The technologist will go behind a glass shield while making the x-ray exposure. You will be asked to change positions between views. The process is repeated for the other breast. Routine views are a top-to-bottom and side view. The exam takes about 15 minutes.
The technologist will apply compression on your breast and, as a result, you will feel pressure on the breast as it is squeezed by the compressor. Some women with sensitive breasts may experience some minor discomfort. Be sure to inform the technologist if pain occurs as compression is increased. If discomfort is significant, less compression will be used.
A result letter, in lay terms, will be mailed to you within 30 days as required by MQSA (Mammography Quality Standards Act )
Diagnostic mammograms are specialized mammograms designed to solve a particular problem.
Reasons to have a diagnostic mammogram:
- Question arising from a screening mammogram
- Breast symptom such as a lump, focal breast pain or nipple discharge
- Follow-up exams
- Personal history of breast cancer in the past three years
In addition to the four views obtained in a screening mammogram, there are many specialized views that are possible to further investigate a finding. The radiologist then requests specialized additional views in order to further evaluate clinical problems. The most common view is called a "spot compression magnification" view. This is a magnified view of a particular area of the breast. The radiologist may also want to do an ultrasound.
Ultrasound uses sound waves to generate a picture of the breast tissue. There is no radiation exposure with ultrasound. No compression is necessary. Ultrasound is particularly useful in telling cysts from solid masses in the breast. Cysts are very common and totally benign; about half of all women have some cysts in their breasts at some point. Ultrasound is also a useful aid in evaluating patients with dense breasts on mammography.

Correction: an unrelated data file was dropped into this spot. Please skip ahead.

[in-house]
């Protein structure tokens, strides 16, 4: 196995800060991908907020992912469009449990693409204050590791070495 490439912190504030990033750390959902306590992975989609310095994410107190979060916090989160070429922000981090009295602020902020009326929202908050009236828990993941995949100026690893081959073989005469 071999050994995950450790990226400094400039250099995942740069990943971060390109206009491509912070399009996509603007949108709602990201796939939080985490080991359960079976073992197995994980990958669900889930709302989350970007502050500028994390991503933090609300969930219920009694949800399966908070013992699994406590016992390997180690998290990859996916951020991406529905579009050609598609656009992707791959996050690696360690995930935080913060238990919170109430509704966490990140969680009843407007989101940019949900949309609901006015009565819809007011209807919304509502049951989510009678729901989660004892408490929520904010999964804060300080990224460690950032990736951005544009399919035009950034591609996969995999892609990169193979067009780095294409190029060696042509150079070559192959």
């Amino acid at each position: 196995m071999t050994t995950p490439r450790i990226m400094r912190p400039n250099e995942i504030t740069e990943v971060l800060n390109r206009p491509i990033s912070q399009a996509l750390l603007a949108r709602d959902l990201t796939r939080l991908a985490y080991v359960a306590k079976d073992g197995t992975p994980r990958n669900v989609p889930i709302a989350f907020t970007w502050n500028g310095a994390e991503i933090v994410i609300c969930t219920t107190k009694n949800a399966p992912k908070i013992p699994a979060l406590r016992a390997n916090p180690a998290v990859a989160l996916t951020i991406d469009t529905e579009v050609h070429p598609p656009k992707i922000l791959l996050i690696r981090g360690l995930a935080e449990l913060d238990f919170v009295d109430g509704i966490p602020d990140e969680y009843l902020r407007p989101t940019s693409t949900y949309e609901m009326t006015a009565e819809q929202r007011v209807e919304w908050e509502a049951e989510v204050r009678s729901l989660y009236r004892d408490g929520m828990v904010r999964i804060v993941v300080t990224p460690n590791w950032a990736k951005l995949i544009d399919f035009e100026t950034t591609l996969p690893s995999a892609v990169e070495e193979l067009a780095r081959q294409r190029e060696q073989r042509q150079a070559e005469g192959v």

Sometimes we do find a lesion that requires a biopsy. Fortunately, the vast majority of breast biopsies can be accurately performed with a needle and do not require surgery. Depending on the finding, a needle biopsy is performed, using either stereotactic (mammogram), ultrasound, or MRI guidance.
Ultrasound-Guided Breast Biopsy. The radiologist uses ultrasound to locate the area for biopsy and to direct the needle used in collecting breast tissue samples. The area to be biopsied will be numbed with local anesthesia. You can resume normal, non-strenuous activities immediately after the procedure is done. The samples are sent to the pathology lab for analysis. Results are usually available within 48 hours.
Stereotactic-Guided Breast Biopsy. If we recommend a stereotactic biopsy, which biopsies abnormalities seen with mammography but not ultrasound, we will refer you to a local hospital where these biopsies are performed. They are performed as an outpatient.
Magnetic Resonance Imaging of the Breast
MRI is a technique using a very strong magnet and radio waves to pick up signals from the breast tissue. We use state-of-the-art equipment including a dedicated bilateral breast surface coil. The patient lies face-down within the scanning field for approximately 45 minutes. The primary way that abnormal tissue stands out on MRI is because it gets more blood flow than the remaining tissue. We can detect blood flow by taking images before and after the infusion of an intravenous substance (gadolinium). Breast MRI is most useful in detecting breast cancer and evaluating the integrity of implants. Breast MRI is also employed in patients with a known breast cancer in whom there is a question about how extensive the disease is. Medical indications (reasons) for breast MRI are evolving, and are the subject of many studies around the country.
For more information on this topic, please visit www.Radiologyinfo.org.